US court denies motion to dismiss lawsuit over Pagan, Tinian training

DISTRICT Court for the NMI Chief Judge Ramona V. Manglona on Friday declined to dismiss a lawsuit challenging the U.S. military’s plan to conduct live-fire training in the CNMI.

The court’s decision paves the way for the litigation of the Navy’s plans to transfer 5,000 Marines from Okinawa to Guam and to stage massive live-fire war games on Pagan and Tinian.

The lawsuit was filed through attorney David Henkin of Earthjustice by the Tinian Women Association, Guardians of Gani, Pagan Watch and the Center for Biological Diversity.

Earthjustice is a nonprofit environmental law organization.

In her decision, Judge Manglona also dismissed the claim that the Navy should have considered alternate stationing and training locations for the Marines who relocating from Okinawa as part of an agreement with Japan.

But she said the lawsuit over whether the Navy violated the National Environmental Policy Act by failing to consider all of the impacts of the relocation and training in a single Environmental Impact Statement will continue.

The Department of Defense and the Navy have asked the court to dismiss the lawsuit, arguing that the court lacks jurisdiction, and that the lawsuit presents a political question because the U.S. executive branch decided to relocate the Marines as part of a treaty negotiated with Japan.

The defendants also argued that a ruling requires the court to conduct foreign affairs, which is a power constitutionally committed to the political branches.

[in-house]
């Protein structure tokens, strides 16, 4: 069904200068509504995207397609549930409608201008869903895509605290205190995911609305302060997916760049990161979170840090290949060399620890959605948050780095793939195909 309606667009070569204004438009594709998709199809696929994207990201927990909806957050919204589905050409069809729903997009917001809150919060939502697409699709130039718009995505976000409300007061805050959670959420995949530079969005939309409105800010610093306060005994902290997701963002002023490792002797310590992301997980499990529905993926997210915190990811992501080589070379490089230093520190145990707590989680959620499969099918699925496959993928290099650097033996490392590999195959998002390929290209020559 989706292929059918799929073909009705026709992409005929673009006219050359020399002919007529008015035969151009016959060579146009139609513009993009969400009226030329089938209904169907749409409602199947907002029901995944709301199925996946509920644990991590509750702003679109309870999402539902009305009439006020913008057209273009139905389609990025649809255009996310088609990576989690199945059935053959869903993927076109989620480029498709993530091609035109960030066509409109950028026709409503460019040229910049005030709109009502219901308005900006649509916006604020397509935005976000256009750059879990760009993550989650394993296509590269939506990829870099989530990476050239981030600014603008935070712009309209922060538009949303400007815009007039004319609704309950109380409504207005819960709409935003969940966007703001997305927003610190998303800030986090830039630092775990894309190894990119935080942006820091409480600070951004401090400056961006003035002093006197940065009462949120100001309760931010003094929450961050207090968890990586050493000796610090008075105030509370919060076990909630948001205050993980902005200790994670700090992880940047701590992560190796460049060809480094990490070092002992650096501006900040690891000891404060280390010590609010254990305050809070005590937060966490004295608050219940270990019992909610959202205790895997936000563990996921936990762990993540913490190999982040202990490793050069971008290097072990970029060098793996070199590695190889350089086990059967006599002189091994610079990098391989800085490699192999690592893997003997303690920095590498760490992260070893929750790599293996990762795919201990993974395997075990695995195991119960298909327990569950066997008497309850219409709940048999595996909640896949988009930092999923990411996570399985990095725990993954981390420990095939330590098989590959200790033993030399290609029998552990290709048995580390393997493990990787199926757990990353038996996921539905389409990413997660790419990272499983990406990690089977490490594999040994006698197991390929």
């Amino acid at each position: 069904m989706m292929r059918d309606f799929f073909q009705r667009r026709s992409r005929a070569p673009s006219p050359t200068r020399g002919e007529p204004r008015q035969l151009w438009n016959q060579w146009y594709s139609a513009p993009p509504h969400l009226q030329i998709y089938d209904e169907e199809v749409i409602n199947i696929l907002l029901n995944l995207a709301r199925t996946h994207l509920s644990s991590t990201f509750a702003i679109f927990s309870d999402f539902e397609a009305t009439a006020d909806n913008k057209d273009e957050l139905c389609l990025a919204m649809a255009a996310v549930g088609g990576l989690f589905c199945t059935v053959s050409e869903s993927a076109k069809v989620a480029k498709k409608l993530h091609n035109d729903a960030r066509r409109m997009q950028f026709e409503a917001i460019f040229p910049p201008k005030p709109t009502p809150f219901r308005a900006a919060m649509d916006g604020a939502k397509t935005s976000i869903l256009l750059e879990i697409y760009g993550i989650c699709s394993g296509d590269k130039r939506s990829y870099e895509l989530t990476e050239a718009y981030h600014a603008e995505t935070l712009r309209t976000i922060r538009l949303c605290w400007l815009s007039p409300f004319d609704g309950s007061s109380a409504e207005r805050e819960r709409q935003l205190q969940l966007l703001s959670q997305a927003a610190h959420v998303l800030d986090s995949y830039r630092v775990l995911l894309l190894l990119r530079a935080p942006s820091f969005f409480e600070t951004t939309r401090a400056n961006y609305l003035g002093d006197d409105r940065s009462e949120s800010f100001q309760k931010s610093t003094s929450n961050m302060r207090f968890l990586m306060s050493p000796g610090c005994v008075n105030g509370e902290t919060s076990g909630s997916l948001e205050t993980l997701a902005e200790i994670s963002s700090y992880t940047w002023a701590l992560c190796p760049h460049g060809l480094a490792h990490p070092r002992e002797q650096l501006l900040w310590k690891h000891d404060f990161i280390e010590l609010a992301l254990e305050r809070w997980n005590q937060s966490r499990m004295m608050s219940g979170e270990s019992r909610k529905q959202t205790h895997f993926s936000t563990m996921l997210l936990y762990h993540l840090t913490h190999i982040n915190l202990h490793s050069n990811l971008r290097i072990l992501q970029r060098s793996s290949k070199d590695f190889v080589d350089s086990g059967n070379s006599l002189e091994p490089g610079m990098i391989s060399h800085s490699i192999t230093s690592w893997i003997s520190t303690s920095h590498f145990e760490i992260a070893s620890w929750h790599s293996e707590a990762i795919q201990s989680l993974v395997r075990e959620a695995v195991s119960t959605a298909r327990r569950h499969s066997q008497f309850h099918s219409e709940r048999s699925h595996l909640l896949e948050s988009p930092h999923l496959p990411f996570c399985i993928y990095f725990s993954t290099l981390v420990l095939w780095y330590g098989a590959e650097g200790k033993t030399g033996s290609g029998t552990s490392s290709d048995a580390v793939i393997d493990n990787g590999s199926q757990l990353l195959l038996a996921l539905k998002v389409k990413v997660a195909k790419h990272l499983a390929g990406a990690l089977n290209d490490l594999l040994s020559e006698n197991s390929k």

In a statement, attorney David Henkin of Earthjustice said: “We are thankful the judge reaffirmed that the military is not above the law. Before deciding to move thousands of Marines to the Marianas, the Navy should have considered the devastation to Tinian and Pagan from the live-fire training those Marines will need to perform their mission. The people of Tinian and Pagan will now have their day in court to challenge this existential threat to their homelands.”

According to Earthustice, the training proposed for Tinian and Pågan would be intense and destructive. “War games would include artillery, mortars, rockets, amphibious assaults, attack helicopters and warplanes and, on Pagan, ship-to-shore naval bombardment. The training would destroy native forests and coral reefs, kill native wildlife — including endangered species — and destroy prime farmland.”

Earthjustice added that “communities on Tinian — mostly indigenous Chamorro and low-income residents — would be subjected to high-decibel noise, as well as restricted access to traditional fishing grounds, cultural sites and recreational beaches. Cultural and historic sites would be destroyed. Families evacuated from Pagan in 1981 would never be able to return, their former home turned into a militarized wasteland.”

Source: Marianas Variety :

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